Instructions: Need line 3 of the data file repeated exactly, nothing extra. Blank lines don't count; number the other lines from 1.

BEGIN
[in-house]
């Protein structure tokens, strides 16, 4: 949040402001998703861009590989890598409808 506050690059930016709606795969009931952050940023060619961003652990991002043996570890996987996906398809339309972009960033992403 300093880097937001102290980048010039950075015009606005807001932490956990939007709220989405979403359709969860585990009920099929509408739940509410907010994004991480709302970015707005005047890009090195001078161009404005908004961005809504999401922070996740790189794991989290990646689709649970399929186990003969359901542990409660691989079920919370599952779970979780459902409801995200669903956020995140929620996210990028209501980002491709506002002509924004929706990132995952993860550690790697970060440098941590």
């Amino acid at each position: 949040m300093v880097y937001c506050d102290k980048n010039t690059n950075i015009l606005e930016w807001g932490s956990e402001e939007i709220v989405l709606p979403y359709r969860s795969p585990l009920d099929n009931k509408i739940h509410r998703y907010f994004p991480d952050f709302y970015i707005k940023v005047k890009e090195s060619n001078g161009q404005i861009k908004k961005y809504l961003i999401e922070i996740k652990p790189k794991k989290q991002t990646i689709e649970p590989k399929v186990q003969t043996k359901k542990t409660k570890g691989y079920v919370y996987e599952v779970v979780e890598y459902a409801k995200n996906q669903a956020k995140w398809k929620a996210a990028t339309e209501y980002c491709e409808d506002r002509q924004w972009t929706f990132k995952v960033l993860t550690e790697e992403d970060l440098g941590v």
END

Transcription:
């Amino acid at each position: 949040m300093v880097y937001c506050d102290k980048n010039t690059n950075i015009l606005e930016w807001g932490s956990e402001e939007i709220v989405l709606p979403y359709r969860s795969p585990l009920d099929n009931k509408i739940h509410r998703y907010f994004p991480d952050f709302y970015i707005k940023v005047k890009e090195s060619n001078g161009q404005i861009k908004k961005y809504l961003i999401e922070i996740k652990p790189k794991k989290q991002t990646i689709e649970p590989k399929v186990q003969t043996k359901k542990t409660k570890g691989y079920v919370y996987e599952v779970v979780e890598y459902a409801k995200n996906q669903a956020k995140w398809k929620a996210a990028t339309e209501y980002c491709e409808d506002r002509q924004w972009t929706f990132k995952v960033l993860t550690e790697e992403d970060l440098g941590v």